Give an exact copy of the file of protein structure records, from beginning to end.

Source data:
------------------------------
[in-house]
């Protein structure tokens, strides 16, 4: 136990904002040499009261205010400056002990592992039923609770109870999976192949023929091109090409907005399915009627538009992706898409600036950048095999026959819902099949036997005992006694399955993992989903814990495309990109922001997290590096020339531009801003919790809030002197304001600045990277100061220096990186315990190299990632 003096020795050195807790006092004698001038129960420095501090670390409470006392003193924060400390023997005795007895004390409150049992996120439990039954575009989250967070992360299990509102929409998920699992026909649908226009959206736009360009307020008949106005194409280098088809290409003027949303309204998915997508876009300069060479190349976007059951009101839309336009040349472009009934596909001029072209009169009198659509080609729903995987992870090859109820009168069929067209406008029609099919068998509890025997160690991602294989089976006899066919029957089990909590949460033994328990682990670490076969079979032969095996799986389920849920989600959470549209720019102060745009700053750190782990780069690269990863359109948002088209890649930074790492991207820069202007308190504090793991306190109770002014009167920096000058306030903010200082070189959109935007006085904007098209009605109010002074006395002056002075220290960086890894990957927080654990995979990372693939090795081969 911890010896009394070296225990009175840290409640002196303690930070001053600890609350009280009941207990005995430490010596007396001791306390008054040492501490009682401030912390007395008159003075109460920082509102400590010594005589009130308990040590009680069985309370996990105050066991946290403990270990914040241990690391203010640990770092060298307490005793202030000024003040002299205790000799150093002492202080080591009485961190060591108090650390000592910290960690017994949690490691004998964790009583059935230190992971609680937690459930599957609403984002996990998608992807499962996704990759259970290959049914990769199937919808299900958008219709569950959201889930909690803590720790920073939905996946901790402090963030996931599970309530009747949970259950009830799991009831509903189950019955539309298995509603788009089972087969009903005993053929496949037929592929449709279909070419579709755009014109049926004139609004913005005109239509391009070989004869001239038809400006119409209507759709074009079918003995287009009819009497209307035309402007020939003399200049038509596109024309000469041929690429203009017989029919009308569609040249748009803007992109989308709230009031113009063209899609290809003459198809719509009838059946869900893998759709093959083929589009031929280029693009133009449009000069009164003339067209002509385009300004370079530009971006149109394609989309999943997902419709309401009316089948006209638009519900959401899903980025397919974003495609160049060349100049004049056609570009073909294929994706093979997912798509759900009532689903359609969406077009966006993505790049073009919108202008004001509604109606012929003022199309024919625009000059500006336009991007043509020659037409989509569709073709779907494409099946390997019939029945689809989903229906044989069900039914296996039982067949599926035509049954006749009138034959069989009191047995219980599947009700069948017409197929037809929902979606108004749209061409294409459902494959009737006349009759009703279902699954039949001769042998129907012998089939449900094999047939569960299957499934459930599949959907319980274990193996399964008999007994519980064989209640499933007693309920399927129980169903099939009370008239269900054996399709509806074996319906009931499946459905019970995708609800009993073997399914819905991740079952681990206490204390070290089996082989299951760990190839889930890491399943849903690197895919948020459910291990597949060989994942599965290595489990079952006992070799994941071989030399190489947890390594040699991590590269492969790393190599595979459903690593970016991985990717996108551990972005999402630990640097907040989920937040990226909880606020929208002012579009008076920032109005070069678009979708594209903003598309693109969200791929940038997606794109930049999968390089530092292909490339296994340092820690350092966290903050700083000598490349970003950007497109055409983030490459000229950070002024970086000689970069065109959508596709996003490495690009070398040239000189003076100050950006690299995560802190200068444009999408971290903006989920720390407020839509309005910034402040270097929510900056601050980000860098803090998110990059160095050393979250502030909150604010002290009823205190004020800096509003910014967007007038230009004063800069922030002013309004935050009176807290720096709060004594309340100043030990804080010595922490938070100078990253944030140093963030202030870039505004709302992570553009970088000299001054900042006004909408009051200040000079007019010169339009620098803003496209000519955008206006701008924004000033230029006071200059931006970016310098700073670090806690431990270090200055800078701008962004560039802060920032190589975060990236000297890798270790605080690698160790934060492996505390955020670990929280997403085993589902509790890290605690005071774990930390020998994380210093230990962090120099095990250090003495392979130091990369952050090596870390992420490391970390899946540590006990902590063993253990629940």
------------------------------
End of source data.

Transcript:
[in-house]
């Protein structure tokens, strides 16, 4: 136990904002040499009261205010400056002990592992039923609770109870999976192949023929091109090409907005399915009627538009992706898409600036950048095999026959819902099949036997005992006694399955993992989903814990495309990109922001997290590096020339531009801003919790809030002197304001600045990277100061220096990186315990190299990632 003096020795050195807790006092004698001038129960420095501090670390409470006392003193924060400390023997005795007895004390409150049992996120439990039954575009989250967070992360299990509102929409998920699992026909649908226009959206736009360009307020008949106005194409280098088809290409003027949303309204998915997508876009300069060479190349976007059951009101839309336009040349472009009934596909001029072209009169009198659509080609729903995987992870090859109820009168069929067209406008029609099919068998509890025997160690991602294989089976006899066919029957089990909590949460033994328990682990670490076969079979032969095996799986389920849920989600959470549209720019102060745009700053750190782990780069690269990863359109948002088209890649930074790492991207820069202007308190504090793991306190109770002014009167920096000058306030903010200082070189959109935007006085904007098209009605109010002074006395002056002075220290960086890894990957927080654990995979990372693939090795081969 911890010896009394070296225990009175840290409640002196303690930070001053600890609350009280009941207990005995430490010596007396001791306390008054040492501490009682401030912390007395008159003075109460920082509102400590010594005589009130308990040590009680069985309370996990105050066991946290403990270990914040241990690391203010640990770092060298307490005793202030000024003040002299205790000799150093002492202080080591009485961190060591108090650390000592910290960690017994949690490691004998964790009583059935230190992971609680937690459930599957609403984002996990998608992807499962996704990759259970290959049914990769199937919808299900958008219709569950959201889930909690803590720790920073939905996946901790402090963030996931599970309530009747949970259950009830799991009831509903189950019955539309298995509603788009089972087969009903005993053929496949037929592929449709279909070419579709755009014109049926004139609004913005005109239509391009070989004869001239038809400006119409209507759709074009079918003995287009009819009497209307035309402007020939003399200049038509596109024309000469041929690429203009017989029919009308569609040249748009803007992109989308709230009031113009063209899609290809003459198809719509009838059946869900893998759709093959083929589009031929280029693009133009449009000069009164003339067209002509385009300004370079530009971006149109394609989309999943997902419709309401009316089948006209638009519900959401899903980025397919974003495609160049060349100049004049056609570009073909294929994706093979997912798509759900009532689903359609969406077009966006993505790049073009919108202008004001509604109606012929003022199309024919625009000059500006336009991007043509020659037409989509569709073709779907494409099946390997019939029945689809989903229906044989069900039914296996039982067949599926035509049954006749009138034959069989009191047995219980599947009700069948017409197929037809929902979606108004749209061409294409459902494959009737006349009759009703279902699954039949001769042998129907012998089939449900094999047939569960299957499934459930599949959907319980274990193996399964008999007994519980064989209640499933007693309920399927129980169903099939009370008239269900054996399709509806074996319906009931499946459905019970995708609800009993073997399914819905991740079952681990206490204390070290089996082989299951760990190839889930890491399943849903690197895919948020459910291990597949060989994942599965290595489990079952006992070799994941071989030399190489947890390594040699991590590269492969790393190599595979459903690593970016991985990717996108551990972005999402630990640097907040989920937040990226909880606020929208002012579009008076920032109005070069678009979708594209903003598309693109969200791929940038997606794109930049999968390089530092292909490339296994340092820690350092966290903050700083000598490349970003950007497109055409983030490459000229950070002024970086000689970069065109959508596709996003490495690009070398040239000189003076100050950006690299995560802190200068444009999408971290903006989920720390407020839509309005910034402040270097929510900056601050980000860098803090998110990059160095050393979250502030909150604010002290009823205190004020800096509003910014967007007038230009004063800069922030002013309004935050009176807290720096709060004594309340100043030990804080010595922490938070100078990253944030140093963030202030870039505004709302992570553009970088000299001054900042006004909408009051200040000079007019010169339009620098803003496209000519955008206006701008924004000033230029006071200059931006970016310098700073670090806690431990270090200055800078701008962004560039802060920032190589975060990236000297890798270790605080690698160790934060492996505390955020670990929280997403085993589902509790890290605690005071774990930390020998994380210093230990962090120099095990250090003495392979130091990369952050090596870390992420490391970390899946540590006990902590063993253990629940």